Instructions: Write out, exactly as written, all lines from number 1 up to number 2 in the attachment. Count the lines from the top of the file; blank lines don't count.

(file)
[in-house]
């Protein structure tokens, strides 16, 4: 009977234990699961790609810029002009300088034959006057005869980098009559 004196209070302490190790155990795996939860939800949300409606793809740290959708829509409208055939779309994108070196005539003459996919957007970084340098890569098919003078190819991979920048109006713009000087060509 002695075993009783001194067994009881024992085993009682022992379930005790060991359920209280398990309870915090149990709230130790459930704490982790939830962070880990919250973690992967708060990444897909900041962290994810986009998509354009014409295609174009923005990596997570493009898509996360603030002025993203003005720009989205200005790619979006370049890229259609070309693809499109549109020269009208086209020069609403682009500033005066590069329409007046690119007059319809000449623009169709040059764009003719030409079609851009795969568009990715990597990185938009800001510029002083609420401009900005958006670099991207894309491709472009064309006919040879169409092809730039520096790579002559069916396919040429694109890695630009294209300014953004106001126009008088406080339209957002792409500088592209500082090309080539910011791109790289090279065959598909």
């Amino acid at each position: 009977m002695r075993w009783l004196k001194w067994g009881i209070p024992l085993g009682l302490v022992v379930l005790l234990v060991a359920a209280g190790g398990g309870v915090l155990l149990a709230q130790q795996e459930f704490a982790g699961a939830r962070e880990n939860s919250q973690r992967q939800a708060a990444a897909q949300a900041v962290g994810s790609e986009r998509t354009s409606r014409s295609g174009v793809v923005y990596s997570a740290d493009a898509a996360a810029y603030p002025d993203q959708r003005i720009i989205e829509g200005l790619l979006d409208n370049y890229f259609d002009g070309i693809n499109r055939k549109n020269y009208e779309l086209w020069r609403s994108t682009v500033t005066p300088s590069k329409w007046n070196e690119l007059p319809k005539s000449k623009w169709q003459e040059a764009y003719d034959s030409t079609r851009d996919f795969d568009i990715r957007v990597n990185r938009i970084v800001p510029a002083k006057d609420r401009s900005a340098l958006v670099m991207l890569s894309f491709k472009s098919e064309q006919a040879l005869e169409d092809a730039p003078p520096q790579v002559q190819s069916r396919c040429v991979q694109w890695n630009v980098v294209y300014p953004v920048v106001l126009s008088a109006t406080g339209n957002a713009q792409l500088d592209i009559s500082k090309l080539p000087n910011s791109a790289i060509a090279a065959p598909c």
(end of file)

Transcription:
[in-house]
């Protein structure tokens, strides 16, 4: 009977234990699961790609810029002009300088034959006057005869980098009559 004196209070302490190790155990795996939860939800949300409606793809740290959708829509409208055939779309994108070196005539003459996919957007970084340098890569098919003078190819991979920048109006713009000087060509 002695075993009783001194067994009881024992085993009682022992379930005790060991359920209280398990309870915090149990709230130790459930704490982790939830962070880990919250973690992967708060990444897909900041962290994810986009998509354009014409295609174009923005990596997570493009898509996360603030002025993203003005720009989205200005790619979006370049890229259609070309693809499109549109020269009208086209020069609403682009500033005066590069329409007046690119007059319809000449623009169709040059764009003719030409079609851009795969568009990715990597990185938009800001510029002083609420401009900005958006670099991207894309491709472009064309006919040879169409092809730039520096790579002559069916396919040429694109890695630009294209300014953004106001126009008088406080339209957002792409500088592209500082090309080539910011791109790289090279065959598909």